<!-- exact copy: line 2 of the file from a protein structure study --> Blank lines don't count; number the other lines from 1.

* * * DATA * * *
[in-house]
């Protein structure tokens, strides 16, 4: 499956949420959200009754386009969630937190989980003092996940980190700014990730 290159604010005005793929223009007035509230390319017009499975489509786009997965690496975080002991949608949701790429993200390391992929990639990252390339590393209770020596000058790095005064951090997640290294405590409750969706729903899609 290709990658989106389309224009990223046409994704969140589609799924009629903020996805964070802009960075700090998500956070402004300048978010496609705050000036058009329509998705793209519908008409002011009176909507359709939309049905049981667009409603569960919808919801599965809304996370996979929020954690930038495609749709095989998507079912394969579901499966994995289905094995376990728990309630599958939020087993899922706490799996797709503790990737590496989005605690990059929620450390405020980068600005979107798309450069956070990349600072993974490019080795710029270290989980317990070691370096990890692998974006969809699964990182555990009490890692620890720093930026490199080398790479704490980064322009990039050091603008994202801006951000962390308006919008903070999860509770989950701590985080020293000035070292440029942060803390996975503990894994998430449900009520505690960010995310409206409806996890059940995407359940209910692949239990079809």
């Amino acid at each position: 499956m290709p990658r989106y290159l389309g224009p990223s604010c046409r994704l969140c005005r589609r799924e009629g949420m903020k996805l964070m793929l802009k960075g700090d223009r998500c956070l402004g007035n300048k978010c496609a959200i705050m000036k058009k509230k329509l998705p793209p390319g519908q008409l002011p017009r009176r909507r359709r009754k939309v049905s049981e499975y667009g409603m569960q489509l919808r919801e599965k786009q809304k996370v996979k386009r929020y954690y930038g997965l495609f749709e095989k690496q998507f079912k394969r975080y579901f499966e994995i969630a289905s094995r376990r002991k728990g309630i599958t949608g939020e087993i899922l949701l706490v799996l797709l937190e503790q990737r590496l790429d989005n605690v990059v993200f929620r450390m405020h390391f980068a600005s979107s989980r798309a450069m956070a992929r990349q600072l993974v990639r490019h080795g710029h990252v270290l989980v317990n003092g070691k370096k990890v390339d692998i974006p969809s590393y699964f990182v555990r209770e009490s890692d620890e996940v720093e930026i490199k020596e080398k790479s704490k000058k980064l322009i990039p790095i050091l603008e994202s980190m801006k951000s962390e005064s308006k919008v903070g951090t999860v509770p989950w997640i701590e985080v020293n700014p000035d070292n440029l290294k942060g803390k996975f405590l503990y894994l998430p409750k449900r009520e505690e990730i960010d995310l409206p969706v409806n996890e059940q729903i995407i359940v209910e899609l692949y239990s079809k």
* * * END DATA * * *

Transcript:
């Protein structure tokens, strides 16, 4: 499956949420959200009754386009969630937190989980003092996940980190700014990730 290159604010005005793929223009007035509230390319017009499975489509786009997965690496975080002991949608949701790429993200390391992929990639990252390339590393209770020596000058790095005064951090997640290294405590409750969706729903899609 290709990658989106389309224009990223046409994704969140589609799924009629903020996805964070802009960075700090998500956070402004300048978010496609705050000036058009329509998705793209519908008409002011009176909507359709939309049905049981667009409603569960919808919801599965809304996370996979929020954690930038495609749709095989998507079912394969579901499966994995289905094995376990728990309630599958939020087993899922706490799996797709503790990737590496989005605690990059929620450390405020980068600005979107798309450069956070990349600072993974490019080795710029270290989980317990070691370096990890692998974006969809699964990182555990009490890692620890720093930026490199080398790479704490980064322009990039050091603008994202801006951000962390308006919008903070999860509770989950701590985080020293000035070292440029942060803390996975503990894994998430449900009520505690960010995310409206409806996890059940995407359940209910692949239990079809």